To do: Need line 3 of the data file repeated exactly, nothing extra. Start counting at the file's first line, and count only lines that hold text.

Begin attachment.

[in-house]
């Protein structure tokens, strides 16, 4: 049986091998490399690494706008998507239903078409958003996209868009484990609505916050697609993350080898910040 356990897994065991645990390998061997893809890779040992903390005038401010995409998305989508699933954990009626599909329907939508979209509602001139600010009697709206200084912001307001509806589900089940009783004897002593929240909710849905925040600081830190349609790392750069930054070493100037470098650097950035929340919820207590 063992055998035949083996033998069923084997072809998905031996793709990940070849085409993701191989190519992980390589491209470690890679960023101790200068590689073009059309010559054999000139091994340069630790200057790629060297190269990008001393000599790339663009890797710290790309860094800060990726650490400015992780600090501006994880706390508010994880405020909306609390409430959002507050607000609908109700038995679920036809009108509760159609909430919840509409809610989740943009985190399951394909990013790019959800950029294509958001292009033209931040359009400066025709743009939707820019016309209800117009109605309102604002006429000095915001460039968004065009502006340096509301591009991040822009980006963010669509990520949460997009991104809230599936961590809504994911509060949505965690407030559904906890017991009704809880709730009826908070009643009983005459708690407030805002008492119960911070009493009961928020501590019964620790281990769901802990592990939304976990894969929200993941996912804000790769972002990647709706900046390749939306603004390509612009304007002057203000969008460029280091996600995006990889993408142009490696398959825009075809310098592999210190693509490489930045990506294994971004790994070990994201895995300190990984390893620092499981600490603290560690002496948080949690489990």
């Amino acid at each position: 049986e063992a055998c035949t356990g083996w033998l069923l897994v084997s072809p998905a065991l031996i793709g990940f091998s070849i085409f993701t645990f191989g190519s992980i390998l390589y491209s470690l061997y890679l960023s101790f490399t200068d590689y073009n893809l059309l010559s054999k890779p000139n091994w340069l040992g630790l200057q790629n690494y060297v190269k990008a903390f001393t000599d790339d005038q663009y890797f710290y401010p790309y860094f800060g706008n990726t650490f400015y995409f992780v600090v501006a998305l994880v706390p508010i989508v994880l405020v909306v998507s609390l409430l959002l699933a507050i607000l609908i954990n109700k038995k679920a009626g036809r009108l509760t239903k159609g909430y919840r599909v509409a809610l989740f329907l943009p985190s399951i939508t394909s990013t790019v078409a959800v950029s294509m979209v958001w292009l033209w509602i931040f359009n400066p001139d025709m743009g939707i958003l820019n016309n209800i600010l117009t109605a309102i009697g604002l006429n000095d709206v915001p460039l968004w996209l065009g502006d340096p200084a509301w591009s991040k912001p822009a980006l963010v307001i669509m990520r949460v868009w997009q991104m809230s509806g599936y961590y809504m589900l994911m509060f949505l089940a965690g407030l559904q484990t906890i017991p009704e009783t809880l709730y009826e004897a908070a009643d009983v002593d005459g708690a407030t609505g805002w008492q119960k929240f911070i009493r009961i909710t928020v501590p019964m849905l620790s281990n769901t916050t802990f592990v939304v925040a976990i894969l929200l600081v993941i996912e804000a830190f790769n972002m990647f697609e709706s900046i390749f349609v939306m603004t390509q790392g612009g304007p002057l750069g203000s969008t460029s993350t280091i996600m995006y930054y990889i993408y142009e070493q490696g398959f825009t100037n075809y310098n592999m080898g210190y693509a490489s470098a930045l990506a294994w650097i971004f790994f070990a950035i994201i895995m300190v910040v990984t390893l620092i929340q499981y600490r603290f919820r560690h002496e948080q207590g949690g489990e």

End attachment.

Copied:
């Amino acid at each position: 049986e063992a055998c035949t356990g083996w033998l069923l897994v084997s072809p998905a065991l031996i793709g990940f091998s070849i085409f993701t645990f191989g190519s992980i390998l390589y491209s470690l061997y890679l960023s101790f490399t200068d590689y073009n893809l059309l010559s054999k890779p000139n091994w340069l040992g630790l200057q790629n690494y060297v190269k990008a903390f001393t000599d790339d005038q663009y890797f710290y401010p790309y860094f800060g706008n990726t650490f400015y995409f992780v600090v501006a998305l994880v706390p508010i989508v994880l405020v909306v998507s609390l409430l959002l699933a507050i607000l609908i954990n109700k038995k679920a009626g036809r009108l509760t239903k159609g909430y919840r599909v509409a809610l989740f329907l943009p985190s399951i939508t394909s990013t790019v078409a959800v950029s294509m979209v958001w292009l033209w509602i931040f359009n400066p001139d025709m743009g939707i958003l820019n016309n209800i600010l117009t109605a309102i009697g604002l006429n000095d709206v915001p460039l968004w996209l065009g502006d340096p200084a509301w591009s991040k912001p822009a980006l963010v307001i669509m990520r949460v868009w997009q991104m809230s509806g599936y961590y809504m589900l994911m509060f949505l089940a965690g407030l559904q484990t906890i017991p009704e009783t809880l709730y009826e004897a908070a009643d009983v002593d005459g708690a407030t609505g805002w008492q119960k929240f911070i009493r009961i909710t928020v501590p019964m849905l620790s281990n769901t916050t802990f592990v939304v925040a976990i894969l929200l600081v993941i996912e804000a830190f790769n972002m990647f697609e709706s900046i390749f349609v939306m603004t390509q790392g612009g304007p002057l750069g203000s969008t460029s993350t280091i996600m995006y930054y990889i993408y142009e070493q490696g398959f825009t100037n075809y310098n592999m080898g210190y693509a490489s470098a930045l990506a294994w650097i971004f790994f070990a950035i994201i895995m300190v910040v990984t390893l620092i929340q499981y600490r603290f919820r560690h002496e948080q207590g949690g489990e």